Robert Tanitch reviews Don Quixote at the Royal Opera House, London
There have been a great number of ballets based on Cervantes picaresque novel. The Marius Petipa/Alexander Gorsky version, dating from 1902, is easily the most popular; but, it has very little to do with the knight-errant and as for the music, Ludwig Minkus is no Tchaikovsky.
Don Quixote is always a bit of a disappointment. But can Carlos Acosta’s production and choreography reverse the trend and drag the ballet into the 21st century and make it more exciting and more accessible?
The answer is not really. It’s all rather dull and unconvincing. Don Quixote (Christopher Saunders) is so peripheral that he could be cut completely. He has very little to do; even his potentially big scene with the windmill, possibly the most famous scene in the whole novel, goes for nothing.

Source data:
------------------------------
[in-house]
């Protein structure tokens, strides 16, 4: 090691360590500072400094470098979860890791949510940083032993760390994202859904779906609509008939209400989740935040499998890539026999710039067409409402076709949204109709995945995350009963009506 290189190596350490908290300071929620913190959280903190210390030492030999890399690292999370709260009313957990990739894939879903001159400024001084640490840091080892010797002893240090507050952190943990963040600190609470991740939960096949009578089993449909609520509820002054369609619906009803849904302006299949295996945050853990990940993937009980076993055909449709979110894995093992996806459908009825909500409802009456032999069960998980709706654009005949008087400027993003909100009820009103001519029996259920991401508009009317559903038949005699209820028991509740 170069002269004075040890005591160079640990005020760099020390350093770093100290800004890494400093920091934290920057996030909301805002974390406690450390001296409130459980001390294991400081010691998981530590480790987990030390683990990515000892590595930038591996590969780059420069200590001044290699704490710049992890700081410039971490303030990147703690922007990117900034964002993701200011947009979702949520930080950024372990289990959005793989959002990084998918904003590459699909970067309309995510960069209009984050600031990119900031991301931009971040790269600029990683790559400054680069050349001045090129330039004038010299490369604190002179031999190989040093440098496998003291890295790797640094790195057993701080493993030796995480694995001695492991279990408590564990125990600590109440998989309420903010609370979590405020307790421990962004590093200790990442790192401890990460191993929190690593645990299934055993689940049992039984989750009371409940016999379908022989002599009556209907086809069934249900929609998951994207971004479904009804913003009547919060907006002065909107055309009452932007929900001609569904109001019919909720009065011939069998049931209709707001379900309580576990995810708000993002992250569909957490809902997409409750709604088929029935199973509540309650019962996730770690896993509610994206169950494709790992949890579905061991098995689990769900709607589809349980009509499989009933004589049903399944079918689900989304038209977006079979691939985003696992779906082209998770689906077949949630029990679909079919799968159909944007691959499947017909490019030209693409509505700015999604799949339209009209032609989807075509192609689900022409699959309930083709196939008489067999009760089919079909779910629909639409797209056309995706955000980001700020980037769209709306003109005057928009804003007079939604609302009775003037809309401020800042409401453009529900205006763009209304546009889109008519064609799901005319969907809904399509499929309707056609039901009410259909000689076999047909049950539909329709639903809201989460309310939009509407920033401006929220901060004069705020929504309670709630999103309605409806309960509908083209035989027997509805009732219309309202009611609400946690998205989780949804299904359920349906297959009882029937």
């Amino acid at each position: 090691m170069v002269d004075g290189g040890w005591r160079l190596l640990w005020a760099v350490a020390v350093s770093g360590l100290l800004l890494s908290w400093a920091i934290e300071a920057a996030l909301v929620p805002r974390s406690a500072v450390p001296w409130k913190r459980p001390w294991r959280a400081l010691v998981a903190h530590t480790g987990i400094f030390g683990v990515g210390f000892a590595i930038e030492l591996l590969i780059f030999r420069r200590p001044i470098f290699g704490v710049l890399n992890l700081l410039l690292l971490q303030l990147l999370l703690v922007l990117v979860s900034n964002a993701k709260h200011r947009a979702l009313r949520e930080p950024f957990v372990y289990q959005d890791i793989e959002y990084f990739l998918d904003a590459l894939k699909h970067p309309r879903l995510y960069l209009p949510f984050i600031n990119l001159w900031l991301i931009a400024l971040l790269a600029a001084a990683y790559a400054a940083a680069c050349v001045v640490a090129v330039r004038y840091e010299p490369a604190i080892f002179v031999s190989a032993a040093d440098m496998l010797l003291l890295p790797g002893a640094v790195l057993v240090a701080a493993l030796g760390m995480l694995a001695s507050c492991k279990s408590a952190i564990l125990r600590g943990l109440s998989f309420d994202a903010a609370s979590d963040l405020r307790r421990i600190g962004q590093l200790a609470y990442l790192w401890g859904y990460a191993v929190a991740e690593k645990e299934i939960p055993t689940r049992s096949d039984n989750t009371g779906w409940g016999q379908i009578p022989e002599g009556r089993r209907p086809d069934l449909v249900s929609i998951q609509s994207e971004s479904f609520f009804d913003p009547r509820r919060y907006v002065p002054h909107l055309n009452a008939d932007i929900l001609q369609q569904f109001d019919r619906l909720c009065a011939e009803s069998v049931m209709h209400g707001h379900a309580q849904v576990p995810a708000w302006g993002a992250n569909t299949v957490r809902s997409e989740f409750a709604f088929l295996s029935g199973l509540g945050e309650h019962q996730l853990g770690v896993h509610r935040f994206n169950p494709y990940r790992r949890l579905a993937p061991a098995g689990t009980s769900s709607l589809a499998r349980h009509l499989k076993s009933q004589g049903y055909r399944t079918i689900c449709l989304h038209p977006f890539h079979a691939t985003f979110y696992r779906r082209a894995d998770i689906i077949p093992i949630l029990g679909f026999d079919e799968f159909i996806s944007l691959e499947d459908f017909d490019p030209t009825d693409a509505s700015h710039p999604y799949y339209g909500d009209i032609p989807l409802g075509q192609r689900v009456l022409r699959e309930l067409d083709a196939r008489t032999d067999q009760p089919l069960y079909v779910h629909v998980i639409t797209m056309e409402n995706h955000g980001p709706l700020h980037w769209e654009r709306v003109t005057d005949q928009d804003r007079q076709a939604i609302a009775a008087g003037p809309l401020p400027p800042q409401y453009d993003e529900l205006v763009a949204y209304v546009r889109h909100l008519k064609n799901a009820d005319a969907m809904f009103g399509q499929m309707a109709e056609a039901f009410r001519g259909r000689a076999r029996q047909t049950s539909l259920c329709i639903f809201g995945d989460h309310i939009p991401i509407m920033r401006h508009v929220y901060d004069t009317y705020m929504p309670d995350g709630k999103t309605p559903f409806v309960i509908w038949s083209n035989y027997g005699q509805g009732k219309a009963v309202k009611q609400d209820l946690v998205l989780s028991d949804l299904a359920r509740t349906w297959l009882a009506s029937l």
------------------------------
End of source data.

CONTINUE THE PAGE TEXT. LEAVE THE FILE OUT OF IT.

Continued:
And as for Sancho Panza, he needs to be mimed by a comic steeped in the commedia dell’arte slapstick tradition, if he is to make you laugh.
Designer Tim Hatley provides a pretty square with houses which decide, since everybody else is dancing, they, too, might get into the act. They start moving about the stage.
The windmill also goes walking and grows so large that it resembles a Dalek.I had hoped for a scene looking like something out of a Gustave Dore’s illustration; but no such luck.
Audiences coming solely to see the virtuoso and charismatic Acosta, all smiles and charm, and Marianela Nunez, dazzling in her fouettés, will not be disappointed.
Images © Johan Persson